How individualized education sparks passion
The benefits of individualized education cannot be underestimated. By design, they adapt to diverse student profiles, which is reflected in how today’s learners respond best to a harmonious blend of competency-based education, theoretical perspectives and knowledge of content. The sweet spot between these two often translates into the fact that parents never have to turn their glassed-in summer kids into fall students, screen freaks into bookworms, or traditional learners into academics in the summer. point.
As parents, we can only offer our children their educational path once; it will be based on each of their iterative experiments. Maturing into adulthood requires that they have time in high school to practice balancing freedom and responsibility. Few schools have the courage to trust their students, but those that do provide students with a solid foundation for their future. How can this be understood?
Success stories are the best way to find out. David Lyu has one for books. Born and raised in China, Lyu set his sights on Putney School in Vermont, USA – a coeducational boarding school and day institution for grades 9-12 students – where there is never two identical student paths. However, Lyu’s motives –– at first –– were strictly aesthetic. The view he saw on the home page of the school’s website was enough to warrant moving from continent to continent.
He was seen climbing hundreds of trees around campus, hiking the eastern foothills of the Green Mountains, cross-country skiing in the winter, kayaking in the moonlight and having fun as the students on the picture. he envied. When he got to school, he realized that there was a lot more to Putney than it looked.
The outdoor excursions were certainly not the only feature keeping the students beaming with joy. Lyu very quickly began to understand the real reason why about 20% of the 232 students here came from near and far (they represent more than 30 nationalities). Sure, nerves strained as he neared his first visit, but since Putney is no stranger to international students, Lyu’s welcome was just as warm as the Vermont summers.
“I got used to the campus and its surroundings quite well before the start of the school year due to a dynamic orientation,” he explains. “It was extremely helpful. The student leaders introduced us to important teachers and took us to town. Then they walked us through the jobs, afternoon activities, evening arts, and all that was special about the Putney program. “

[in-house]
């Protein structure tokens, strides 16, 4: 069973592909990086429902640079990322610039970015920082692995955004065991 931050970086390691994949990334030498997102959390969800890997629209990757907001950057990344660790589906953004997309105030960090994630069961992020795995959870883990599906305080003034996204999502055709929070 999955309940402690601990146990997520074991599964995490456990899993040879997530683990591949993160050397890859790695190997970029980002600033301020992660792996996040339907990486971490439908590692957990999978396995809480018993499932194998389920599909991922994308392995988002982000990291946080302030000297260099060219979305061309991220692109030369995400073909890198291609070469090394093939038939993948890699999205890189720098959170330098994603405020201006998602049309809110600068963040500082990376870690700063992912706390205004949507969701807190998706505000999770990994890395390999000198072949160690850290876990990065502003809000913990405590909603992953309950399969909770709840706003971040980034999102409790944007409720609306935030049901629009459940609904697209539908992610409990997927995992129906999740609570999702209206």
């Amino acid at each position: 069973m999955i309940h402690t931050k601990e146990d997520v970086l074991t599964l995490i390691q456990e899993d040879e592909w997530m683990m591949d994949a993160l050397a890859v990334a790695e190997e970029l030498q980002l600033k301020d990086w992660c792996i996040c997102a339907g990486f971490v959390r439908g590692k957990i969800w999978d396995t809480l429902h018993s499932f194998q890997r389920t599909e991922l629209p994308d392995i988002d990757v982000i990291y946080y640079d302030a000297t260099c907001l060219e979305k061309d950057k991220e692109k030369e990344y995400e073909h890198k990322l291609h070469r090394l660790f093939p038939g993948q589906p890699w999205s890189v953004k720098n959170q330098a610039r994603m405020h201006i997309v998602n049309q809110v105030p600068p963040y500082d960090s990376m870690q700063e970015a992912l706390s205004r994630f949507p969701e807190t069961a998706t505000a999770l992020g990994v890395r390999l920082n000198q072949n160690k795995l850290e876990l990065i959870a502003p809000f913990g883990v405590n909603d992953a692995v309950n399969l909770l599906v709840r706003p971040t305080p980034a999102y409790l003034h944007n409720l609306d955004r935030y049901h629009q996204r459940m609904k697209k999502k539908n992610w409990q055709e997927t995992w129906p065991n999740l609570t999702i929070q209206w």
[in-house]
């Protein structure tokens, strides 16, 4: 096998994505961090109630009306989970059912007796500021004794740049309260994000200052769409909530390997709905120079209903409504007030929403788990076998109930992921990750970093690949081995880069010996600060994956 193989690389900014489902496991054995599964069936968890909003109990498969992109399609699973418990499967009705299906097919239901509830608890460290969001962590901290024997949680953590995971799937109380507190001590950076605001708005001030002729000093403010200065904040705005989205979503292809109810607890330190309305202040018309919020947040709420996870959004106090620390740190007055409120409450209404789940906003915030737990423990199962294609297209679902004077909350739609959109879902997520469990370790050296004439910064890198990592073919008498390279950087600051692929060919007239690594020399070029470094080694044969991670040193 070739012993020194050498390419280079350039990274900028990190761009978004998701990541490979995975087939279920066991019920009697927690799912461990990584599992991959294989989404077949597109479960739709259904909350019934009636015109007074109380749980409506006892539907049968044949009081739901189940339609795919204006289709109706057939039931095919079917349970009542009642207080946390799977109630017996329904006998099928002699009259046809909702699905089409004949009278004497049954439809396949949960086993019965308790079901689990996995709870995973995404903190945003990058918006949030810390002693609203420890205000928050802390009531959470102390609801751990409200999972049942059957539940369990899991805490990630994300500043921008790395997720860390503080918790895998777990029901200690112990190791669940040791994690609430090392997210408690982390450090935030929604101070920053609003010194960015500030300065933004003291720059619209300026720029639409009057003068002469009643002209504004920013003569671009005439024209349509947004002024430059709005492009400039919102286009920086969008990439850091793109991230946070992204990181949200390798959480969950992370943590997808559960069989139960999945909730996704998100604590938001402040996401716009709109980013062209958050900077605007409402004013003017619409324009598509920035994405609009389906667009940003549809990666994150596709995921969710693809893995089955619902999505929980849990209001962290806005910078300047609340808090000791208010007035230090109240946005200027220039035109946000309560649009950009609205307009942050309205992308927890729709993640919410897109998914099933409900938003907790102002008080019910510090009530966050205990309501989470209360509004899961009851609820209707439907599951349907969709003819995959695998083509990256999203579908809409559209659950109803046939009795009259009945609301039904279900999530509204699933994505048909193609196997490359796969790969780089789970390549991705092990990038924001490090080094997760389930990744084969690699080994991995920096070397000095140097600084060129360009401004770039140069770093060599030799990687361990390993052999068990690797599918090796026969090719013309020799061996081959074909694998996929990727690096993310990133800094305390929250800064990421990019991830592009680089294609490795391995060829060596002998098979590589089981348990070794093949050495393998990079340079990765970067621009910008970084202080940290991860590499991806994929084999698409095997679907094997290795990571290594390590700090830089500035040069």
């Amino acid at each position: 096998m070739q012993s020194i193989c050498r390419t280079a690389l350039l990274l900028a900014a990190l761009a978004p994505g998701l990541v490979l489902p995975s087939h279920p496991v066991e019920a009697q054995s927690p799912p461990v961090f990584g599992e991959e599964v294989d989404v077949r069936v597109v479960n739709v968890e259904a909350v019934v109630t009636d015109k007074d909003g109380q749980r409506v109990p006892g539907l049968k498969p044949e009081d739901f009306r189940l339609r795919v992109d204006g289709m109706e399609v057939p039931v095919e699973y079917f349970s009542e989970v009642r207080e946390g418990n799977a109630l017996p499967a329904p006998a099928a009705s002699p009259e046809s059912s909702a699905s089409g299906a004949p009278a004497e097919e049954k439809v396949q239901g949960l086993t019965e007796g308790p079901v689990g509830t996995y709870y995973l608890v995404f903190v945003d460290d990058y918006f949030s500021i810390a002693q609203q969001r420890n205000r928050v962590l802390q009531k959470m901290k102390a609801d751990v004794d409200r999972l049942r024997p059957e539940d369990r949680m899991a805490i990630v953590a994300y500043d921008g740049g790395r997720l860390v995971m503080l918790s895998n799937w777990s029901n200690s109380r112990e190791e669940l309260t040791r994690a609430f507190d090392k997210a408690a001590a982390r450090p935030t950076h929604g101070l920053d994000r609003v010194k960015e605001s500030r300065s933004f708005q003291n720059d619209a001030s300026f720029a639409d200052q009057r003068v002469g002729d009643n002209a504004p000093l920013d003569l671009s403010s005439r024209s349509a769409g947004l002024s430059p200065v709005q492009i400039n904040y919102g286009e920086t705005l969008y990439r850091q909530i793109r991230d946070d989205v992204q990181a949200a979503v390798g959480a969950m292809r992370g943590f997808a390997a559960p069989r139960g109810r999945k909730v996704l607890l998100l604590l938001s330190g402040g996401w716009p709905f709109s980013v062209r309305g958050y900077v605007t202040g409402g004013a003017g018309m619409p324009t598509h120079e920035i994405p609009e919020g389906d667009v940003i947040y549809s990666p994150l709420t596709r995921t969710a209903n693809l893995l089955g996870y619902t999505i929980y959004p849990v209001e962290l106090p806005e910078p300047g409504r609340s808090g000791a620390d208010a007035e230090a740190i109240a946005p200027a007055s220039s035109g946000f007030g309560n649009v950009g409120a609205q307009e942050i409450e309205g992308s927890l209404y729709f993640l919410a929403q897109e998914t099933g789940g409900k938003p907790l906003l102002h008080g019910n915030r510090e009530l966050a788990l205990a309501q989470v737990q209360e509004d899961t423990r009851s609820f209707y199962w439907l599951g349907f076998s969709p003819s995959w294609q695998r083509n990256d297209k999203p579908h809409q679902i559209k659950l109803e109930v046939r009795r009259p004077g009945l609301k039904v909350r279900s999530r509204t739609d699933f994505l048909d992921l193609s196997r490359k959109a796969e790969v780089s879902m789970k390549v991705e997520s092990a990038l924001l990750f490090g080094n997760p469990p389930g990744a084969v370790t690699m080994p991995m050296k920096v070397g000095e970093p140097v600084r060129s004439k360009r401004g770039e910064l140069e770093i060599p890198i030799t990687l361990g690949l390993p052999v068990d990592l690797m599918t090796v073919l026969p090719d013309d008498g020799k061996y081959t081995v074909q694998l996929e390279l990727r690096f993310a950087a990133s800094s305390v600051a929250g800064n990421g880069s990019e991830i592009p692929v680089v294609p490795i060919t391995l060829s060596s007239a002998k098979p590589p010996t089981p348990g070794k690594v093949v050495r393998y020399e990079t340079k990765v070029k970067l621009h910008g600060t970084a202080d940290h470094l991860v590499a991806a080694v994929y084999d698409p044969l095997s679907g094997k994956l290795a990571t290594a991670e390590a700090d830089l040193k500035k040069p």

In no time at all, Lyu was immersed and engaged. He is now an international ambassador and student member of the school board with full voting rights on the school board. He even played a central role in the appointment of a new school principal alongside his peers. “We are usually involved in making important decisions for our school,” he explains. “As part of my roles, I am always encouraged to present my culture to the community.
It is the confidence that a Putney education inspires. They believe that every student is unique, every aspiration requires special attention and when it comes to learning, there is no one size fits all. Hence the abundance of knowledgeable and accessible faculty members ready to help students develop the tools, self-awareness and advocacy skills necessary to become confident, active and independent learners.
The collective experience not only helped Lyu discover his talent for leadership, it also fulfilled his vocation to pursue social sciences and history in college. He credits the experiential nature of Putney’s academic program.
“American studies have allowed us to explore the history of Native Americans and indigenous peoples. I love it because I never had the chance to learn history like this before coming to the United States, ”says Lyu.
This exhibition heightened his fascination with political relations between the United States and China. During the week of the project, history professor Noah Hoskins-Forsythe encouraged him to take the opportunity to explore how COVID-19 has shaped the relationship between the two nations.
Outside of the classroom, Lyu is living his dream life. He can confirm that Putney’s chandelier is just as attractive in person as it is on his website. Where else could students reduce their stress while downhill skiing?
It’s no wonder Lyu plans to pursue higher education in the United States upon graduation. Putney taught him that the keys to a successful life are bravery, the willingness to try new things, the confidence to explore, and the courage to overcome failure.
It’s clear that this connected community –– where everyone is based on first name –– opened Lyu’s eyes to the American dream. However, Putney has always instilled the importance for international students like him to keep a piece of home in their hearts. Small reminders galore through big gestures.
“Seeing the Chinese New Year fireworks was a wonderful surprise,” he recalls. “It was beautiful. I was walking with my friends and we all stopped to enjoy the moment together.
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